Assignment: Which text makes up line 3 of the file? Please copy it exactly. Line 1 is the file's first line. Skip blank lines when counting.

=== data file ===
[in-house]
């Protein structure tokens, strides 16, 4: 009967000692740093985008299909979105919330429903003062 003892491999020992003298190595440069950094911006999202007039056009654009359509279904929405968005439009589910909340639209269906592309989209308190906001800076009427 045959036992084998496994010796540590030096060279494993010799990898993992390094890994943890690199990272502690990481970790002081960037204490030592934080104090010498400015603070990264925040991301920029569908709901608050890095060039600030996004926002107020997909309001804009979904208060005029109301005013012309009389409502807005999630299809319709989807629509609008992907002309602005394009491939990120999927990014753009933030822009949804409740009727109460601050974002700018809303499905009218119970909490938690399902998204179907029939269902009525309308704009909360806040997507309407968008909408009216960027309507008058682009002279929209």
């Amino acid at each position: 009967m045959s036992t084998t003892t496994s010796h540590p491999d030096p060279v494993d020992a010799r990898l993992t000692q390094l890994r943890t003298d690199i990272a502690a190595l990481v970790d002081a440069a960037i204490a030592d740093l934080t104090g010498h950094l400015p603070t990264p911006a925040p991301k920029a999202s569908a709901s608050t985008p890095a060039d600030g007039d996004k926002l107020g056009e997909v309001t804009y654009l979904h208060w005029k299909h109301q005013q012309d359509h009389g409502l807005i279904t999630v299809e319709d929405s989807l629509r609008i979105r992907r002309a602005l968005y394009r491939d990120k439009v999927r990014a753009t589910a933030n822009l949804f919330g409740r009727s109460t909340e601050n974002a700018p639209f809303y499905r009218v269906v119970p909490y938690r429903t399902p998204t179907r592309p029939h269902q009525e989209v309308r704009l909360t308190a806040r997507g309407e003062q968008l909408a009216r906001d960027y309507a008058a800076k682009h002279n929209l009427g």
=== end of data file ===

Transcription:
């Amino acid at each position: 009967m045959s036992t084998t003892t496994s010796h540590p491999d030096p060279v494993d020992a010799r990898l993992t000692q390094l890994r943890t003298d690199i990272a502690a190595l990481v970790d002081a440069a960037i204490a030592d740093l934080t104090g010498h950094l400015p603070t990264p911006a925040p991301k920029a999202s569908a709901s608050t985008p890095a060039d600030g007039d996004k926002l107020g056009e997909v309001t804009y654009l979904h208060w005029k299909h109301q005013q012309d359509h009389g409502l807005i279904t999630v299809e319709d929405s989807l629509r609008i979105r992907r002309a602005l968005y394009r491939d990120k439009v999927r990014a753009t589910a933030n822009l949804f919330g409740r009727s109460t909340e601050n974002a700018p639209f809303y499905r009218v269906v119970p909490y938690r429903t399902p998204t179907r592309p029939h269902q009525e989209v309308r704009l909360t308190a806040r997507g309407e003062q968008l909408a009216r906001d960027y309507a008058a800076k682009h002279n929209l009427g």